Immanuel Lutheran Church & School • 115 South Sixth Street • Saint Charles, MO 63301 • (636) 946-2656

Mr. Doug Wagner
Current Position:
Teacher, grade 7 Homeroom, Science, Literature

1985-present Lutheran School Teacher, Immanuel Lutheran School, Saint Charles, MO
1975-1985 Lutheran School Teahcer, Martin Luther School (now Our Savior Lutheran), Grand Rapids, MI

BS Education Concordia University Seward, NE
MA Education Concordia University Seward, NE

I collect things: ugly ties, photographs of places we've visited, cartoons, trivia, memories, observations on chunks of Scripture, interesting quotations, ticket stubs from memorable St. Louis Cardinal games and other unusual artifacts. I make lists of things I would like to change or improve. I love to discover connections between one passage in Scripture and another. I like to go places I've never seen and spend time with my family.

Philosophy of Teaching:
Very near the center of education is seeing and making connections. Learning happens when we are able to relate one thing to another (which may have seemed unrelated a few moments ago).

Science is an amazing tool to help make connections. It increases our curiosity, forces us to think through possible solutions, make new observations, and search for those connections.

I believe the skills needed for doing science well are the same skills needed for making any decision in life wisely. The process used in thinking through a scientific experiment matches up well with the daily decisions our young people make in high school and in college.

I like thinking of science as yet another way to teach the faith. The observation and study of nature shows the fingerprint of a mighty God.

"The heavens declare the glory of God;
the skies proclaim the work of His hands. . . .
Their voice goes out into all the earth,
their words to the ends of the world" (Ps 19:1,4).

I hope to be one who helps others hear that Word that comes to us.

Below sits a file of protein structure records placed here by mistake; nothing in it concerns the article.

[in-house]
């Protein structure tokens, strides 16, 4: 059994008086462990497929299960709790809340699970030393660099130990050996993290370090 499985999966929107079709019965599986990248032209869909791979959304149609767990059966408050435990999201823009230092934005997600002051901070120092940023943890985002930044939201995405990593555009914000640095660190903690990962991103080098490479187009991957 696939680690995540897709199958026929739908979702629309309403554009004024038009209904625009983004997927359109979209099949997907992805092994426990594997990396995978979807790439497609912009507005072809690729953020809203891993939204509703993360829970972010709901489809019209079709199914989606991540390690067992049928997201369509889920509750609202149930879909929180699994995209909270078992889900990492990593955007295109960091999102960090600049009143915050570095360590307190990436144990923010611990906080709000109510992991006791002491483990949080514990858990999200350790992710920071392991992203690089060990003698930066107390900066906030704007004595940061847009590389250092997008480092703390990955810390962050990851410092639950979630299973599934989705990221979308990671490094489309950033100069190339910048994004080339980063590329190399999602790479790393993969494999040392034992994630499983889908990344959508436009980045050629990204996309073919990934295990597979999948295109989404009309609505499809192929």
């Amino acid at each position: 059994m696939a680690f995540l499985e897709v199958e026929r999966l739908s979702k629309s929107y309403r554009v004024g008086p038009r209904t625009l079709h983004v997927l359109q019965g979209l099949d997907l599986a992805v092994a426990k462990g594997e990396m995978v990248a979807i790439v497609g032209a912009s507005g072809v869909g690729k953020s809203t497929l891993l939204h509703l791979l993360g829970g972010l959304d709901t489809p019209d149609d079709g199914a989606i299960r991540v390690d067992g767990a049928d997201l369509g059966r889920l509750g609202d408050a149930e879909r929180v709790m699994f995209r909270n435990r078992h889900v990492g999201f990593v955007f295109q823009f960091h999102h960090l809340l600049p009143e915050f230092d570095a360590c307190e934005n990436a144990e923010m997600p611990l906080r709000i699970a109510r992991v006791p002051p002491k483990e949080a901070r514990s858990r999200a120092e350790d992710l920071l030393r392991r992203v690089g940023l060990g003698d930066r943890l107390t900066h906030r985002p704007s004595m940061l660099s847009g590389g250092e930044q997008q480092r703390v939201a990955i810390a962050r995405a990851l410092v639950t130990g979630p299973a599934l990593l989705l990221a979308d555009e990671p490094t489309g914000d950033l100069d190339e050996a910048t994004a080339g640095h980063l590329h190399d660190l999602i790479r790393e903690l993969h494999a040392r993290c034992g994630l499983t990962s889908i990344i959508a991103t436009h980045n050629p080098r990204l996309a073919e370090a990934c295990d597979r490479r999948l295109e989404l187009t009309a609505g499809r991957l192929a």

The adjective that best describes my philosophy of education is "eclectic". I'm not a strict advocate of any one approach. I think there is wisdom in adopting and adapting ideas from numerous sources. Rather than focusing only on the content of science or on a "hands on" approach, I see value in each. My goal is to try to take science concepts and design lab activities that help make them real for students.

I also spend some of my day teaching literature. Science works with manipulating variables in an experiment. Writers manipulate words. I've found many similarities in the scientist's examination of a question and a reader's examination of literature. Why did the main character in the story do that? What's the cause of the conflict in the story? How could this situation have been handled differently? These are good questions to ask as we live out our lives.

Classroom Goals:
I would like to see every student I contact:
-Come to see themselves as a completely unique child of a loving heavenly Father and as one redeemed by His Lamb.
-Walk through life aware of that new status with eyes wide open looking for new things the Good Shepherd may reveal each passing day of their lives.
-To see science as a useful tool in helping make decisions in life.
-To have their intellectual curiosity be on the increase.